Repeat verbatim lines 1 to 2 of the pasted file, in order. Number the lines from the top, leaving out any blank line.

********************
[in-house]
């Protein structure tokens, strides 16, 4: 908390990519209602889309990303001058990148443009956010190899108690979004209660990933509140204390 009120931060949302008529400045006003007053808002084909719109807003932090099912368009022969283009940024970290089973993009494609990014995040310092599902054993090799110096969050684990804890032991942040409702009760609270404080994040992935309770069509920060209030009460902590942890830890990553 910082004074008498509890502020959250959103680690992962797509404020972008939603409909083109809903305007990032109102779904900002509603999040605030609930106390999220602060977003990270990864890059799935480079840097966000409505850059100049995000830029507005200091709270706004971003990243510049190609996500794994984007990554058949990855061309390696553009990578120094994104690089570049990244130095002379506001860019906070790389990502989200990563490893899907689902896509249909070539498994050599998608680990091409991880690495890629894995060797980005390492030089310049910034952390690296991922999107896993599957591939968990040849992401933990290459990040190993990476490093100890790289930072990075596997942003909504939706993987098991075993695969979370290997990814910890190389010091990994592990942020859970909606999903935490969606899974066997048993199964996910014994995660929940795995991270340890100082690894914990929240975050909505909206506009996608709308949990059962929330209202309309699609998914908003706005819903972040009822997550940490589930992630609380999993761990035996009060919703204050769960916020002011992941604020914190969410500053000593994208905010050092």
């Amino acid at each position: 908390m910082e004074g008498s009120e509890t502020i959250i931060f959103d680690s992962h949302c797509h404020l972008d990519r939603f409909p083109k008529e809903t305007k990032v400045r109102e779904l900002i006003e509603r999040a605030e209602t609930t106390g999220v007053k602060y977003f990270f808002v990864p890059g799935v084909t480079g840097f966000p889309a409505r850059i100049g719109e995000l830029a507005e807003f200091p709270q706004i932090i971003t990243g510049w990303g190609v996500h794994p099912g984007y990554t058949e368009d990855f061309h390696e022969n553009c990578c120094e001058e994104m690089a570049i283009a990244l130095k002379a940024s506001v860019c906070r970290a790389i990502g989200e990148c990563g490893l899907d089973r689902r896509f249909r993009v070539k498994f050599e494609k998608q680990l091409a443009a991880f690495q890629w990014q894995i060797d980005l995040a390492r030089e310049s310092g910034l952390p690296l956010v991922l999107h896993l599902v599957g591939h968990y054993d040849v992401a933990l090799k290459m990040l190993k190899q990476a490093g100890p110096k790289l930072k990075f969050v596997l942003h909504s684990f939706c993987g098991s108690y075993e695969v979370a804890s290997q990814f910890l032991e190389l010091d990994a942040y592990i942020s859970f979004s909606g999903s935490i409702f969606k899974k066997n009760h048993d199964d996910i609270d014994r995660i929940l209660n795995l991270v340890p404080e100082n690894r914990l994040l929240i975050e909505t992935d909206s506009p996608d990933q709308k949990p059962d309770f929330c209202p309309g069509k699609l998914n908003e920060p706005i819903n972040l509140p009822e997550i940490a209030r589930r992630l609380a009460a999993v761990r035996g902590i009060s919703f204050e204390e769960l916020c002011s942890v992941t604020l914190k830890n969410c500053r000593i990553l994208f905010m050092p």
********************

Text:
[in-house]
């Protein structure tokens, strides 16, 4: 908390990519209602889309990303001058990148443009956010190899108690979004209660990933509140204390 009120931060949302008529400045006003007053808002084909719109807003932090099912368009022969283009940024970290089973993009494609990014995040310092599902054993090799110096969050684990804890032991942040409702009760609270404080994040992935309770069509920060209030009460902590942890830890990553 910082004074008498509890502020959250959103680690992962797509404020972008939603409909083109809903305007990032109102779904900002509603999040605030609930106390999220602060977003990270990864890059799935480079840097966000409505850059100049995000830029507005200091709270706004971003990243510049190609996500794994984007990554058949990855061309390696553009990578120094994104690089570049990244130095002379506001860019906070790389990502989200990563490893899907689902896509249909070539498994050599998608680990091409991880690495890629894995060797980005390492030089310049910034952390690296991922999107896993599957591939968990040849992401933990290459990040190993990476490093100890790289930072990075596997942003909504939706993987098991075993695969979370290997990814910890190389010091990994592990942020859970909606999903935490969606899974066997048993199964996910014994995660929940795995991270340890100082690894914990929240975050909505909206506009996608709308949990059962929330209202309309699609998914908003706005819903972040009822997550940490589930992630609380999993761990035996009060919703204050769960916020002011992941604020914190969410500053000593994208905010050092």